[issue3187] os.listdir can return byte strings
report at bugs.python.org
Tue Aug 26 20:15:21 CEST 2008
Dwayne Litzenberger <dlitz at dlitz.net> added the comment:
I think Guido already understands this, but I haven't seen it stated
very clearly here:
** Different systems use different "things" to identify files. **
On Linux/ext3, all filenames are *octet strings* (i.e. bytes), and
*only* the following caveats apply:
- a filename/pathname cannot contain the zero-octet (b"\x00").
- a filename/pathname cannot be empty.
- a filename cannot contain the slash (b"/"); In a pathname, the slash
is used to separate filenames.
- the filenames b"." and b".." have special meanings; They cannot be
created, deleted, or renamed.
All filenames that meet these criteria are valid, and calling them
"invalid" amounts to plugging one's ears and shouting "LA LA LA" while
imagining Unicode having pre-dated Unix.
It is sometimes convenient to imagine filenames on Linux/ext3 as
sequences of Unicode code points (where the encoding is specified by
LC_CTYPE---it's not necessarily UTF-8), but other times (e.g. in backup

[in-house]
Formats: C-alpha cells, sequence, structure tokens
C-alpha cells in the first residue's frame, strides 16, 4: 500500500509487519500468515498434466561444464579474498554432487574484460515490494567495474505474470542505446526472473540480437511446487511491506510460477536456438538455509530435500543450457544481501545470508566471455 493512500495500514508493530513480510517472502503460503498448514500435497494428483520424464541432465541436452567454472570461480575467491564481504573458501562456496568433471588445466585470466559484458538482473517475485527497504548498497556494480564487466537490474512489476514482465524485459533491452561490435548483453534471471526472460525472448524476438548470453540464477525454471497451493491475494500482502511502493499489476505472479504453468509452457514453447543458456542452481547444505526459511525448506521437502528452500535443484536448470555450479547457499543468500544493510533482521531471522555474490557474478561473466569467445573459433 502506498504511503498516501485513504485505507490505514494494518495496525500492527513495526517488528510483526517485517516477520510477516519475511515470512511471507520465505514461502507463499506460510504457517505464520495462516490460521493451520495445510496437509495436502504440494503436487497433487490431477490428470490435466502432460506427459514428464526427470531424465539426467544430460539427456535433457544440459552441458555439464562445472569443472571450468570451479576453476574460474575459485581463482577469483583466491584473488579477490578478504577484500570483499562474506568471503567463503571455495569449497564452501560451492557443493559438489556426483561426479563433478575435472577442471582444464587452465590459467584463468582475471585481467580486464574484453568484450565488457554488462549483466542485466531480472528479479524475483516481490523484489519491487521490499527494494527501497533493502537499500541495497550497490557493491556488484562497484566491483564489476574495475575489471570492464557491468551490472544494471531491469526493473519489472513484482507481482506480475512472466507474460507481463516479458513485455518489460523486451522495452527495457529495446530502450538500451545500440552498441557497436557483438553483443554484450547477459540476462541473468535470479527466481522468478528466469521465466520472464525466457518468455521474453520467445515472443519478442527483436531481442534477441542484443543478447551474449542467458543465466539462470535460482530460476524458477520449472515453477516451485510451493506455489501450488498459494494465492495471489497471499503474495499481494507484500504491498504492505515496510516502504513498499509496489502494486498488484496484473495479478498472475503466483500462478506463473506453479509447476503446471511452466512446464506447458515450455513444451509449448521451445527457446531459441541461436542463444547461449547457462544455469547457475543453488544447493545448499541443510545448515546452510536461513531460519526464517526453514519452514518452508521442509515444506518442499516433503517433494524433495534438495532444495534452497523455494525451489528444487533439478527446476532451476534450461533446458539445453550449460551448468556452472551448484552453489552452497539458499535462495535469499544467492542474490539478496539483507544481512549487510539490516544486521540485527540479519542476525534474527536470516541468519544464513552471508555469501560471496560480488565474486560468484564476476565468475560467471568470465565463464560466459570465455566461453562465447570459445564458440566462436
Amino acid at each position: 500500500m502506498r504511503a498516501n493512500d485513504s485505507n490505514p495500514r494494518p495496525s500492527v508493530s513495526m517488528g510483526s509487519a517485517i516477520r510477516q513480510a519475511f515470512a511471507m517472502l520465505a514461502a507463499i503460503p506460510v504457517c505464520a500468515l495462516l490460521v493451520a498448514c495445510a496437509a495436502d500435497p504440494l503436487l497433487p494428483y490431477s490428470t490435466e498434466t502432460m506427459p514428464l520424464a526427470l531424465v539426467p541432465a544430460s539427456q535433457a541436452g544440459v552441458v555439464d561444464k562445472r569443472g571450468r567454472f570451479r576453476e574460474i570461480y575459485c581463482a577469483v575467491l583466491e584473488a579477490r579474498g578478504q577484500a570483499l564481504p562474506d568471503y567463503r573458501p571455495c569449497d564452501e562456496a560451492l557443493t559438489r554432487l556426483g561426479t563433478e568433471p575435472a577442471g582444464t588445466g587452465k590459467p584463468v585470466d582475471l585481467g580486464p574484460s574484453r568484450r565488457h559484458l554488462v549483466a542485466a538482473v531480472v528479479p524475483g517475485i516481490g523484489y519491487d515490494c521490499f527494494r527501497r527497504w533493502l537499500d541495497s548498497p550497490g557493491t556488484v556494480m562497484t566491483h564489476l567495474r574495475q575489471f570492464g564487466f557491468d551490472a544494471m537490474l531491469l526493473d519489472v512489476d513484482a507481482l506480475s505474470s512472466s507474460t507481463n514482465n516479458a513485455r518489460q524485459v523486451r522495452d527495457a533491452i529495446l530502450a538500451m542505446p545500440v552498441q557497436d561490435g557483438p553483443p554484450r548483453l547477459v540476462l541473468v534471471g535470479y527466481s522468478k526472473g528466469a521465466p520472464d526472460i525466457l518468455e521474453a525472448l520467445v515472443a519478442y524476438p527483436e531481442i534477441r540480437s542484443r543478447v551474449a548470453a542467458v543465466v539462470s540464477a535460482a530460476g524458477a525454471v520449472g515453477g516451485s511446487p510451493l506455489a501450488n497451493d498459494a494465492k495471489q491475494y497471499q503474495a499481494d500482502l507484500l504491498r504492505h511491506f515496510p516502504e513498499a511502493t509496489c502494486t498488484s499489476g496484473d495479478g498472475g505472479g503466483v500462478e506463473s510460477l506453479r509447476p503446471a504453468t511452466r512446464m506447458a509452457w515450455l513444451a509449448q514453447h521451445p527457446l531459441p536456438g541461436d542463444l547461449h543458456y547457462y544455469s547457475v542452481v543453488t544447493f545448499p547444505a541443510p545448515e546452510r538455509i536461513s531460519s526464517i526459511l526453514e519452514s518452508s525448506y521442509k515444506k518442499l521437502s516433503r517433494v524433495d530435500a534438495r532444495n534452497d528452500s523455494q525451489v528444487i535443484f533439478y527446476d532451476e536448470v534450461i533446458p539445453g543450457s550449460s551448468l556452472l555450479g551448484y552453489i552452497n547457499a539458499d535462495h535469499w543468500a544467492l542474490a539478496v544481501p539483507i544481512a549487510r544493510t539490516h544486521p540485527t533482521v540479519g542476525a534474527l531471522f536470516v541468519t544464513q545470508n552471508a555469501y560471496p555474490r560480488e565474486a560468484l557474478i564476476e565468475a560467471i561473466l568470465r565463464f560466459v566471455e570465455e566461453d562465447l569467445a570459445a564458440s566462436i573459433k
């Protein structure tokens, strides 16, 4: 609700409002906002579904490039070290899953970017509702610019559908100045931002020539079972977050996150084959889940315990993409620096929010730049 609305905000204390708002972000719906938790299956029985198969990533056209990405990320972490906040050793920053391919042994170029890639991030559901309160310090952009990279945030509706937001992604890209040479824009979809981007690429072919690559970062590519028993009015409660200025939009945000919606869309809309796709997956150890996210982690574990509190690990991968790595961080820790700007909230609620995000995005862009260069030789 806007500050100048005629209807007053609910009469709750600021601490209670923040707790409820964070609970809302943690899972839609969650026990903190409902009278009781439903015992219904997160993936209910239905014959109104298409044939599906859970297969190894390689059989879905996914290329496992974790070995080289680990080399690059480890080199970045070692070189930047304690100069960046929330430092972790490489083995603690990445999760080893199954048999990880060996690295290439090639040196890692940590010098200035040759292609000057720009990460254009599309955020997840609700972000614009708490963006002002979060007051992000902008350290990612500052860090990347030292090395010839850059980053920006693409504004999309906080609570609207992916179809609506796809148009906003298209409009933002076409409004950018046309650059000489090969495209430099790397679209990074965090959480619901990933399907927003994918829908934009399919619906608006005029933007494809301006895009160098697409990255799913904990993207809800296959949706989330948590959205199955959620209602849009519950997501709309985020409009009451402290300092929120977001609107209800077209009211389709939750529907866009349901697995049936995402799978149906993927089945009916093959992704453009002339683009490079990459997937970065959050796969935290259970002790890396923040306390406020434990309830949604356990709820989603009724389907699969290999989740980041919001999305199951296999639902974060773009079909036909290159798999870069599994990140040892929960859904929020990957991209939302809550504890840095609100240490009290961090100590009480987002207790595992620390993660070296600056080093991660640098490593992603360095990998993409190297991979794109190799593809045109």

tools that need to be robust in the face of mischievous users) it is an
unnecessary abstraction that introduces bugs.
On Windows/NTFS, the situation is entirely different: Filenames are
actually sequences of Unicode code points, and if you pretend they are
octet strings, Windows will happily invent phantom filenames for you
that will show up in the output of os.listdir(), but that will return
"File not found" if you try to open them for reading (if you open them
for writing, you risk clobbering other files that happens to have the
To avoid bugs, it should be possible to work exclusively with filenames
in the platform's native representation. It was possible in Python 2
(though you had to be very careful). Ideally, Python 3 would recognize
and enforce the difference instead of trying to guess the translations;
"Explicit is better than implicit" and all that.
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